Bike Corral Quarrel Pits Old Against New on Franklin Avenue

By Sonja Sharp on February 15, 2013 8:17am | Updated on February 15, 2013 9:49am

CROWN HEIGHTS — If it ain't broke, don't fixie it.

That's what officials are telling Crown Heights residents who want the recently-installed bike corral torn up and tossed off of Franklin Avenue.

"The DOT plants this thing in the middle of Franklin Avenue — what other plans do they have?" asked Lily Funmi Johnson-Dibin, who owns the bakery Lily and Fig across the street from the one-time parking spot now occupied by a cluster of bike racks.

"I do wedding cakes. My customers need to drive to the front of the store to pick them up."

Johnson-Dibin and many of her neighbors are grinding their gears over the 3-month-old racks, decrying the corral as a fly-by-night project intended to attract fixie-riding hipsters to the drag's coffee shops, without regard for its impact on other residents and businesses.

Volunteer merchant-sponsor Little Zelda cafe and other fans of the corral say it's helped cure the crunch for bike parking in an increasingly two-wheeled neighborhood while attracting business to the areas bars and restaurants.

"The purpose of the corral is to bring people from outside of the community," said Robert Witherwax, an early booster for the bike corral and head of Community Board 8's transportation committee. "We didn't base our decision on who spoke the loudest, but on the merits of the idea."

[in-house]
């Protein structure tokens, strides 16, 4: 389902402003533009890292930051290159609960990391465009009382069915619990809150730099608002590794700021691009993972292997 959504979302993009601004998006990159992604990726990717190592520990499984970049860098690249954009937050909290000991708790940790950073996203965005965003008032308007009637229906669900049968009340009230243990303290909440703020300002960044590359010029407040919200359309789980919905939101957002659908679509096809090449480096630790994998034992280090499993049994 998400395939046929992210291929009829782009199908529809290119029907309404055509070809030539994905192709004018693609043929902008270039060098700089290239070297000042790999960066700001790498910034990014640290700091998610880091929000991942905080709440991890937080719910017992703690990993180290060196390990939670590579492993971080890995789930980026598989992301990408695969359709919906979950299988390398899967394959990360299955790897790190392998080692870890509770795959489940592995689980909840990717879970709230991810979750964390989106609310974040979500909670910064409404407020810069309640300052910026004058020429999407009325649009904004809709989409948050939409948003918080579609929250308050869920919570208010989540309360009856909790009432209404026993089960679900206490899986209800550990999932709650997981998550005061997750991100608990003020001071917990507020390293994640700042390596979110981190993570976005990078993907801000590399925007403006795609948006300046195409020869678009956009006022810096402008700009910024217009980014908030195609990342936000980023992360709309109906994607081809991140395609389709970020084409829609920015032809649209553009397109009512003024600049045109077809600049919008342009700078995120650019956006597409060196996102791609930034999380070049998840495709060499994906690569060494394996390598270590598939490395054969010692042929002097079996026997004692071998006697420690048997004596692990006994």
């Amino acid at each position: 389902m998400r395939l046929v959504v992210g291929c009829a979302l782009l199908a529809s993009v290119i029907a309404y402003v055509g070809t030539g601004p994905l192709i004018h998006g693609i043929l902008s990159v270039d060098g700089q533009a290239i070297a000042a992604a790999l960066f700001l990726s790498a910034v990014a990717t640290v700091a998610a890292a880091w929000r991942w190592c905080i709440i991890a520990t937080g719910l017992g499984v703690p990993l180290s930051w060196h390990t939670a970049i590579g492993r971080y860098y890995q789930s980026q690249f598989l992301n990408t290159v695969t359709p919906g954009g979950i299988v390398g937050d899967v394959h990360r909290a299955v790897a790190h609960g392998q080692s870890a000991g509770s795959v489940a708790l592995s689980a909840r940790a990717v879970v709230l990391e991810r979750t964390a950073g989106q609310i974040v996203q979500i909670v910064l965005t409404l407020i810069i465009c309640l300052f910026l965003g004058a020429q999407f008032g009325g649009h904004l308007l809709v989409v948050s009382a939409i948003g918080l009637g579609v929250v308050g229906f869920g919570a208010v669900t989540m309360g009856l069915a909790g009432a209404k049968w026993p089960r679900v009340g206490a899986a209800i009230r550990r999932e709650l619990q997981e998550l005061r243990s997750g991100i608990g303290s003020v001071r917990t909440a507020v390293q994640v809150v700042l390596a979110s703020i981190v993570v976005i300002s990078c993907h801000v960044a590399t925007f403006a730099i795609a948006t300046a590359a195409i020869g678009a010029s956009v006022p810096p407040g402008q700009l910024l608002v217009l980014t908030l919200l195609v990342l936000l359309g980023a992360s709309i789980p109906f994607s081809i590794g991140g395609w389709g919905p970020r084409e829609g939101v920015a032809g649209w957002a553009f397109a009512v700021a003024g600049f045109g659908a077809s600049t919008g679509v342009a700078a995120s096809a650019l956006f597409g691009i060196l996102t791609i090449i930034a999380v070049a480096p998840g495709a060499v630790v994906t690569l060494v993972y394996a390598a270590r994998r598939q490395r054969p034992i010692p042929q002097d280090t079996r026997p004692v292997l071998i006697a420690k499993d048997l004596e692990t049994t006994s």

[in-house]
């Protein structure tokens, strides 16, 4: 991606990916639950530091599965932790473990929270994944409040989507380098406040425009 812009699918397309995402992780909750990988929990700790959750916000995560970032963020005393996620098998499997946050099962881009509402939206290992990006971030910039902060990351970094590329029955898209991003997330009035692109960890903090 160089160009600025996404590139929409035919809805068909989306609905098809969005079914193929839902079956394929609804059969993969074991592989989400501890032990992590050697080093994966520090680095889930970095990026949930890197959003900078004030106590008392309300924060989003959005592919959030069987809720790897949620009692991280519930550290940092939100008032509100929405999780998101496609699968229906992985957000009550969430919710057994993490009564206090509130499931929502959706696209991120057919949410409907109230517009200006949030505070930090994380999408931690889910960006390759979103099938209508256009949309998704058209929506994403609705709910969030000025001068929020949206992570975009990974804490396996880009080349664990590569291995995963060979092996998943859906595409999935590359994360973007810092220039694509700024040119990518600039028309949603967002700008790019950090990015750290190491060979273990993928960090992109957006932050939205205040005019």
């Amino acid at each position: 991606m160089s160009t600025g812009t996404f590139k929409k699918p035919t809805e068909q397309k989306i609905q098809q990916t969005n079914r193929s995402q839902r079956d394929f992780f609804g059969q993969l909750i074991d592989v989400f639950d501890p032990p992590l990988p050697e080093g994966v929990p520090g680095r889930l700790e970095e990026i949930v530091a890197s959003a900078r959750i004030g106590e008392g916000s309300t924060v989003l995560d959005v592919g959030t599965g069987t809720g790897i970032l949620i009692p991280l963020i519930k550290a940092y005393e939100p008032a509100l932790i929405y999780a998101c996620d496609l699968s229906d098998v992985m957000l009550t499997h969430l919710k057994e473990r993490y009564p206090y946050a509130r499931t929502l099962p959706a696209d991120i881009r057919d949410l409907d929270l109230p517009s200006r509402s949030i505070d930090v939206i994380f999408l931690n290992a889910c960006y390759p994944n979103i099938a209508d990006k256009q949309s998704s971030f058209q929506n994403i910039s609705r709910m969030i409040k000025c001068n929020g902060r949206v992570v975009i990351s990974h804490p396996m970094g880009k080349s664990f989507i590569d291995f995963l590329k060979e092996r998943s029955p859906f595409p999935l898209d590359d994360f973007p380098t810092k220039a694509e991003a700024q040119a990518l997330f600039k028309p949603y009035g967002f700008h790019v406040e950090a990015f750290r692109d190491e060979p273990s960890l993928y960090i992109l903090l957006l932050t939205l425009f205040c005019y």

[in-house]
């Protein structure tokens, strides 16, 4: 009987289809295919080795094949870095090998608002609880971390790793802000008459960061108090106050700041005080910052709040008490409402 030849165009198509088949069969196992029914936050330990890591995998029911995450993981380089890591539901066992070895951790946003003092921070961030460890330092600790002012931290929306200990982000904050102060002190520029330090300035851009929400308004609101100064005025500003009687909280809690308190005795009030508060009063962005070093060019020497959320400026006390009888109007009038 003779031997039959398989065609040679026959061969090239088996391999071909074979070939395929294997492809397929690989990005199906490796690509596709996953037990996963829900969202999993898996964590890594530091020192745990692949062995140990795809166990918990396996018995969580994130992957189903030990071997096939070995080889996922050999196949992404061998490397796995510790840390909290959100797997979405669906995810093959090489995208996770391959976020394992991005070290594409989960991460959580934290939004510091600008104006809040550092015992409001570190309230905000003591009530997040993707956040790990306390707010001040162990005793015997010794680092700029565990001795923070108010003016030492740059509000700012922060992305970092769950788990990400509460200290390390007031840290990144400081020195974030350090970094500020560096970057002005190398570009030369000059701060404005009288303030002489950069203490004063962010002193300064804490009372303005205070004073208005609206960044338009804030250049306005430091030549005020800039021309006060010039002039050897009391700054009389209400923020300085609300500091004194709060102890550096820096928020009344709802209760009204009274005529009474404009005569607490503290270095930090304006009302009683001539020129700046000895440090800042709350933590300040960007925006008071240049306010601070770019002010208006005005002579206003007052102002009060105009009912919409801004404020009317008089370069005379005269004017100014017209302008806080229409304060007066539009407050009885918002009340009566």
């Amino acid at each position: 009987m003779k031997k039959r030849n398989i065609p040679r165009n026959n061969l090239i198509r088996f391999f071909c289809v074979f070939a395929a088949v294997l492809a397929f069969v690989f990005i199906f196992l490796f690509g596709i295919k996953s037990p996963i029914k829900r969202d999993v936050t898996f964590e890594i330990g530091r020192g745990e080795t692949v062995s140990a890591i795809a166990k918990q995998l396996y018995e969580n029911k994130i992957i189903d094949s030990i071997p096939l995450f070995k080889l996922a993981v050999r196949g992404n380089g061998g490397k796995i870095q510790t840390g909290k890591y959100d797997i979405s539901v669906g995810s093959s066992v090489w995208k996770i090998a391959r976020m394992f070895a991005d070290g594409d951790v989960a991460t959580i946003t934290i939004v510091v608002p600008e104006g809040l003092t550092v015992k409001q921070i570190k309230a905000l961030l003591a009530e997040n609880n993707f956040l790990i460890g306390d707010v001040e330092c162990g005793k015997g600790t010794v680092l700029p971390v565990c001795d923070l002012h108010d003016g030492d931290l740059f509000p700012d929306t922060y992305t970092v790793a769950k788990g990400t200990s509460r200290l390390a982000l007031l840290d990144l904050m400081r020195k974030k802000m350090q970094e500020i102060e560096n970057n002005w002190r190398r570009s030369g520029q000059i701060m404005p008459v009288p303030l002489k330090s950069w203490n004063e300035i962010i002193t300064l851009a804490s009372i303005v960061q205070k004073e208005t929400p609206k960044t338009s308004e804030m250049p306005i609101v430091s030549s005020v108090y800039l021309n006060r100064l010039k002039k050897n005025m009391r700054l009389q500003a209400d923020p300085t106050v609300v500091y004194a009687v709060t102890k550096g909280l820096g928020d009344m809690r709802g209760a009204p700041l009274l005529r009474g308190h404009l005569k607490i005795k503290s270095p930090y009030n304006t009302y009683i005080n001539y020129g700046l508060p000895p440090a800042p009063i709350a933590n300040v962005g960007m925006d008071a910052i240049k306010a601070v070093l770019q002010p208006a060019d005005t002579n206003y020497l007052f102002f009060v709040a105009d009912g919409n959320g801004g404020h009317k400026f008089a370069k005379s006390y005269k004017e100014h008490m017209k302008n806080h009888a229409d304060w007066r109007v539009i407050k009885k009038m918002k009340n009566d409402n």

While they may not agree on much, both sides see eye-to-eye on one thing: racks aren't really the issue here. In a borough where bicycles are strongly associated with a particular subset of mustachioed menace, the corral appears to have struck a raw nerve.

"It's brought some disparate faces to the conversation," Witherwax told an agitated crowd at Thursday night's community board meeting. "Hopefully a productive dialogue about gentrification can come out of this."

Neighbor turned on neighbor during the heated debate that followed, echoing previous meetings about the issue where newcomers and longtime residents accused one another of ignoring the larger needs of the community.

Many said the DOT had failed to adequately inform locals that the corral was under consideration. Supporters — including members of CB8's transportation committee — expressed shock that the corral had stirred controversy at all.

"I just really regret not encouraging the DOT in their efforts and us not doing more," said Little Zelda co-owner Kate Blumm. "We're doing our best to reach out now."

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